When the AMS passed its policy on expulsion from its property, they faced criticisms of hypocrisy and anti-homeless sentiments from students, faculty and former AMS employees. Many weren’t sure why it was needed in the first place.
Now, a UBC Pride Collective volunteer said she believes the policy was created at least in part because of a homeless man who had been removed from the Nest multiple times for sleeping there.
Emily Lim said she interacted with the man, who said he was a student, when she was in the Nest “all day, every day” for Pride Week, which ran from January 15 to 19, 2018. The policy was sent out on the AMS Council mailing list February 2, and passed February 7.
Lim said UBC Campus Security, which has patrolled the Nest since the AMS cut their security service in 2016, told her they had removed the man before, and they had the situation under control.
But Lim said she wasn’t worried.
“He seemed really nice,” she said, adding that he helped make decorations for the Pride Week dance on January 19. “He’d seen us going up and down with a bunch of boxes and he was like, ‘Do you guys want help?’”
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Campus Security confirmed they had removed a homeless person who was sleeping in the VanCity ATM in the Nest on January 19 — the date of the PRIDEweek dance and two weeks before the expulsion policy was sent out to AMS councillors.
VP Administration Pooja Bhatti denied that the new policy had anything to do with the homeless man.
“The incident that took place with the homeless individual was handled in accordance with the 2012 AMS Policy on Expulsion From The Student Union Building,” she said in a statement. “The updated policy, which was only approved by council on February 7, was drafted independent of this situation.”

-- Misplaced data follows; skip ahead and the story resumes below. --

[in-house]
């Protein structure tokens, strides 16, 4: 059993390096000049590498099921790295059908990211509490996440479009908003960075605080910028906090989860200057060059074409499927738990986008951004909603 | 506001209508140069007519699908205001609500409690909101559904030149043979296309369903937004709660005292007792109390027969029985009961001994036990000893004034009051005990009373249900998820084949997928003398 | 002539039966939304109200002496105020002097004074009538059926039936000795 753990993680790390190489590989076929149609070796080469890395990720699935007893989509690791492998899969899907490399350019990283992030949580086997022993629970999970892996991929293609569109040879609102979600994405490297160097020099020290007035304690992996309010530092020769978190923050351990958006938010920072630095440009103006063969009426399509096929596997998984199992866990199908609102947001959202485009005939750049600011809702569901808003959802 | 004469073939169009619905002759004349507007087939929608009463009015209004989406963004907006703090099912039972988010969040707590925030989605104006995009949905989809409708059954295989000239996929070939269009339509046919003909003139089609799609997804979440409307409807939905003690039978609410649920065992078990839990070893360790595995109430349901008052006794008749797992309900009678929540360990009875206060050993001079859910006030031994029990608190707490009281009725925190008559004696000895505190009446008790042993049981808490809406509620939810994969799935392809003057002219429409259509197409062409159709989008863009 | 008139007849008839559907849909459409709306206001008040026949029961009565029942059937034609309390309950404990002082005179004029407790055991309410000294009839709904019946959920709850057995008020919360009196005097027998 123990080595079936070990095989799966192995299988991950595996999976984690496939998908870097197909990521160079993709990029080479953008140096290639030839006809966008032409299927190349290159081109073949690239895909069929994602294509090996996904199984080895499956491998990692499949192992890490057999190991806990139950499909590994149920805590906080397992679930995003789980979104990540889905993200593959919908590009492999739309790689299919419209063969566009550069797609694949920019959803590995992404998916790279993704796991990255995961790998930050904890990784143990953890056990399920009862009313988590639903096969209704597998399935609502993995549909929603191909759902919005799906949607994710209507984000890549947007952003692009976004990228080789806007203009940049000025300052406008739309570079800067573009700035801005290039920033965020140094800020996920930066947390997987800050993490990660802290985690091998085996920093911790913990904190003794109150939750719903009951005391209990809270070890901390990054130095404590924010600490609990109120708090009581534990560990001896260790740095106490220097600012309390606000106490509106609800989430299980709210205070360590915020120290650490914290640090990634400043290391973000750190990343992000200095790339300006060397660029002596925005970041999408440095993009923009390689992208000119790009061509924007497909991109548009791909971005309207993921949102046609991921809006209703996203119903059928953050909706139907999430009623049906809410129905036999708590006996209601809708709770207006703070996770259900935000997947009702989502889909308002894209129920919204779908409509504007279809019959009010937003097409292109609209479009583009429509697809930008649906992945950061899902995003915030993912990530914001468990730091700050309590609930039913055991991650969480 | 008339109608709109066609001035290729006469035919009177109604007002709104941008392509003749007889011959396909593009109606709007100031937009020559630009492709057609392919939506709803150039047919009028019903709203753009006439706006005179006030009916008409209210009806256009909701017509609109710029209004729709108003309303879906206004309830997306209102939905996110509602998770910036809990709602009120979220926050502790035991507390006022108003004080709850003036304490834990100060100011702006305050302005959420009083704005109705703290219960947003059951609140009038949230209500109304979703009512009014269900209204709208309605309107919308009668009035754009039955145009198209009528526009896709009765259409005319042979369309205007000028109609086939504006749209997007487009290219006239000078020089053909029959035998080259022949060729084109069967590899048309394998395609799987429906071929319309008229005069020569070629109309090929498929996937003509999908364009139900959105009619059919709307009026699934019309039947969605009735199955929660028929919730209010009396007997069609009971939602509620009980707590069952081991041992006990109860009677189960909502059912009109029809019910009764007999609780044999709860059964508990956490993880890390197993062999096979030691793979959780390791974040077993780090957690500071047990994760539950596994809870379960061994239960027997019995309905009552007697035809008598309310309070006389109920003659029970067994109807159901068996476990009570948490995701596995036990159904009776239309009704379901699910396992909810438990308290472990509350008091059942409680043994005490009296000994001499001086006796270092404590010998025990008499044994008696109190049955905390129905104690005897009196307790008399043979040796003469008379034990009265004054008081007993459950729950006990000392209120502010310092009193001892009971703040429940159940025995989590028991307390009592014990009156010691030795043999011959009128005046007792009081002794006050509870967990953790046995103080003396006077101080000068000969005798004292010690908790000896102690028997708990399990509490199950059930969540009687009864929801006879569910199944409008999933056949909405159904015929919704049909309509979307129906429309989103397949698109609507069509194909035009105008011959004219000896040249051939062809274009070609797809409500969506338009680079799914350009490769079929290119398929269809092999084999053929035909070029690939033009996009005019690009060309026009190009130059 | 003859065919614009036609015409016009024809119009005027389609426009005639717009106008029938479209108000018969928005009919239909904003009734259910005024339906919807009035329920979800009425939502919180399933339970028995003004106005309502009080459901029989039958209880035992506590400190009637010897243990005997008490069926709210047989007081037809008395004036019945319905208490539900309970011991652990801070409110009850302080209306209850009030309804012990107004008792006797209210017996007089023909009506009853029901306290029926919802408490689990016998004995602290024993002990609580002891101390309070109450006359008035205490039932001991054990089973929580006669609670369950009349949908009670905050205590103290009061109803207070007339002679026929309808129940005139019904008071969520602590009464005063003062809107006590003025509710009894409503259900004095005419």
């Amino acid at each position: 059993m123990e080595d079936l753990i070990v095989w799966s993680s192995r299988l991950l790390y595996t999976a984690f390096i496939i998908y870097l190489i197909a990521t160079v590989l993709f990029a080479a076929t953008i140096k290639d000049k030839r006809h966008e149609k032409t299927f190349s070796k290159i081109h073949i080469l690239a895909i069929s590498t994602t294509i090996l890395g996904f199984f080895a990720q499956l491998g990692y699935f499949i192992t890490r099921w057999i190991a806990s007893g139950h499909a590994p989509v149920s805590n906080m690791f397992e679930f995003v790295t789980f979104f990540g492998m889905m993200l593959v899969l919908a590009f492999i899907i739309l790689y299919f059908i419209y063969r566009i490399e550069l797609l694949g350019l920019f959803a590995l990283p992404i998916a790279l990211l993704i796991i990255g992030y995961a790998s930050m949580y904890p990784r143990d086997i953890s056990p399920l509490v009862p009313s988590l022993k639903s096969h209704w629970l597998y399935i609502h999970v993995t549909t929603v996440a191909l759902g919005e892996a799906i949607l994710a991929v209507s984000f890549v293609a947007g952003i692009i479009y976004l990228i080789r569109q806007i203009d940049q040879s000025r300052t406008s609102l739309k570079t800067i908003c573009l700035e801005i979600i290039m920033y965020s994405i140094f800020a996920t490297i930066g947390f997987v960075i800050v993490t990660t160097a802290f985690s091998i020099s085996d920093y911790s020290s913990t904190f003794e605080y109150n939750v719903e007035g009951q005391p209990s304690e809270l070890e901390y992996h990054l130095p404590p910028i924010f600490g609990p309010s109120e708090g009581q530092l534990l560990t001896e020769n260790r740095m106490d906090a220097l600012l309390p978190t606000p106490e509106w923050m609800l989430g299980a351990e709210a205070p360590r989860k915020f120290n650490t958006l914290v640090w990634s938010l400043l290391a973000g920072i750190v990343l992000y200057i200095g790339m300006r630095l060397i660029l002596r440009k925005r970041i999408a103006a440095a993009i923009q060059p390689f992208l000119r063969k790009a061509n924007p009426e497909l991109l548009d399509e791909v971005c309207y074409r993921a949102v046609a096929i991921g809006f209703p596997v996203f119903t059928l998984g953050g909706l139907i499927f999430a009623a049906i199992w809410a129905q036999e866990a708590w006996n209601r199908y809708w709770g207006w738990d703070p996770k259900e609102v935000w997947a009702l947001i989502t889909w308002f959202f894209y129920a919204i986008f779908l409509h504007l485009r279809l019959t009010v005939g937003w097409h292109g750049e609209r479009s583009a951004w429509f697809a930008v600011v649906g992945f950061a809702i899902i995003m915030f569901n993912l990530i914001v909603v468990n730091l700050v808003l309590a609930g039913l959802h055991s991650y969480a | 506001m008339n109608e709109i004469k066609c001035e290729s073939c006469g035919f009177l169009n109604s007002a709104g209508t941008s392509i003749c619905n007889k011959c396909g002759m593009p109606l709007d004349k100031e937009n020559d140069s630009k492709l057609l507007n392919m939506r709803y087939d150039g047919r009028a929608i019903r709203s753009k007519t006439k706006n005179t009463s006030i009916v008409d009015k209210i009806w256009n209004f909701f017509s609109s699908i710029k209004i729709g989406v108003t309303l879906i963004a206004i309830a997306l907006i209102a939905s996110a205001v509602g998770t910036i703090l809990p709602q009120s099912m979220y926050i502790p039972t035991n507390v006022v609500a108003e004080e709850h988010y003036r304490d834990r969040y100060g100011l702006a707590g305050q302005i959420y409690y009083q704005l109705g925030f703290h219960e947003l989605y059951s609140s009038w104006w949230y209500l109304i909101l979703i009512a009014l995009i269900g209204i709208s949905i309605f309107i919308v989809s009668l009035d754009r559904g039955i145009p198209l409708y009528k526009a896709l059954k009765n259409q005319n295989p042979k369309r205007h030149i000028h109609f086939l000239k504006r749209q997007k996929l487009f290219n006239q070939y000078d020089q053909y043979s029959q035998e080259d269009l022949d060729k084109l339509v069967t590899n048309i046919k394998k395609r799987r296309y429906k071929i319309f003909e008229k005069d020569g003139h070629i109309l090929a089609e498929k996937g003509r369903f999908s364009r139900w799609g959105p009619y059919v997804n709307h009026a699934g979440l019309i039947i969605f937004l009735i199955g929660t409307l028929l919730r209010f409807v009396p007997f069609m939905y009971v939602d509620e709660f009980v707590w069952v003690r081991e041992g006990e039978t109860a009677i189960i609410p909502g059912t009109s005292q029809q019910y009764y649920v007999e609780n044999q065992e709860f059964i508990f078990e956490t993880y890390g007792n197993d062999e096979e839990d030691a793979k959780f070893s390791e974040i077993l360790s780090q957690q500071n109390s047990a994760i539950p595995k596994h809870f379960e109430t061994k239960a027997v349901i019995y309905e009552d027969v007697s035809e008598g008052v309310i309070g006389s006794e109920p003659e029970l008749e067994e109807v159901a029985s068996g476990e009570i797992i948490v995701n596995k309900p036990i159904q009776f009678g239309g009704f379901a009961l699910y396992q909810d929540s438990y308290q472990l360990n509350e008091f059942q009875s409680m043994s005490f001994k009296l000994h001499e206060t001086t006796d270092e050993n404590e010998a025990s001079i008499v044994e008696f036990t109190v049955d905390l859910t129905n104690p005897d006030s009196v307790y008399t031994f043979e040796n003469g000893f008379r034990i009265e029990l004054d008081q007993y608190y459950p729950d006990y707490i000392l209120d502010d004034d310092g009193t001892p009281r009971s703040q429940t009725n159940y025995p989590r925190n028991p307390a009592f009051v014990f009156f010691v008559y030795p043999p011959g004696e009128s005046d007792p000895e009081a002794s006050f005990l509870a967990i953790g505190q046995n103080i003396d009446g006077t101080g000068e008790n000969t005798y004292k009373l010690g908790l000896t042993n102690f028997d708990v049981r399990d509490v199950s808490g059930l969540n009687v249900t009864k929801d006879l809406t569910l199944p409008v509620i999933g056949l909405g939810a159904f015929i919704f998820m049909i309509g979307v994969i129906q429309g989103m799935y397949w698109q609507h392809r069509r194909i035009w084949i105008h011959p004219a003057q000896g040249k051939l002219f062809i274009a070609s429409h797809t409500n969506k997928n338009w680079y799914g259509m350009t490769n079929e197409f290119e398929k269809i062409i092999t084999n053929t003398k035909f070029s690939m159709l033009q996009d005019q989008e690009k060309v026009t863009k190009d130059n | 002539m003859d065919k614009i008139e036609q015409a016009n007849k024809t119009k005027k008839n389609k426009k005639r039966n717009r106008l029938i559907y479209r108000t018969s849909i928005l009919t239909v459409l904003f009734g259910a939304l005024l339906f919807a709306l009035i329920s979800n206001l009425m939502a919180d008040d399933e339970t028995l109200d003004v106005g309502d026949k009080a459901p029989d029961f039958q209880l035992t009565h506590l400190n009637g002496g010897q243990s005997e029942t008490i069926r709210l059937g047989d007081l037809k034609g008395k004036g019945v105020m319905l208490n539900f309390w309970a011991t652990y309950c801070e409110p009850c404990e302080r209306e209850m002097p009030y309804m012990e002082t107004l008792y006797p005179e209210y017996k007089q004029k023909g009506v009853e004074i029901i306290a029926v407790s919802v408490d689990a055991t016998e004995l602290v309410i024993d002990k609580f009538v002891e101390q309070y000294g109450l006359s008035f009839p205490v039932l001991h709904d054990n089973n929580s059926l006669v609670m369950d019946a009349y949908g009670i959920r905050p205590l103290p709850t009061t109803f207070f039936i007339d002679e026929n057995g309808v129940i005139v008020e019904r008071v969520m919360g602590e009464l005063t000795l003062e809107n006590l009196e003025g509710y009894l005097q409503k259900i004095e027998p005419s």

Bhatti said at the February 14 AMS Council meeting that the Operations Committee was reviewing the policy as they had “just noticed a few things.”
The policy copies a good deal of language from a 2006 AMS expulsion policy. Like the current one, the 2006 document bans not wearing footwear, staying overnight in AMS buildings, or collecting food scraps from garbage bins. The difference is that the original document cites nonspecific BC Ministry of Health regulations as to why those policies exist — the current policy does not give any specific reason.
AMS President Alan Ehrenholz stated the policy was drafted to “the extent necessary to protect AMS members and nonmembers and ensure peaceful and safe enjoyment of our facilities.”
Lim said she felt “disgusted” when she read the policy. She said she was disappointed that the AMS’s response was “to try and have grounds to expel [homeless students]” instead of helping them.
“I’ve washed my face in the Nest before when it was finals and I’ve been here for like 20 hours studying. A lot of the things on that list, if you’re not looking at them as homeless [issues], those are stress coping mechanisms,” she said. “I wish there was a more supportive response ... more compassionate, and less elitist.”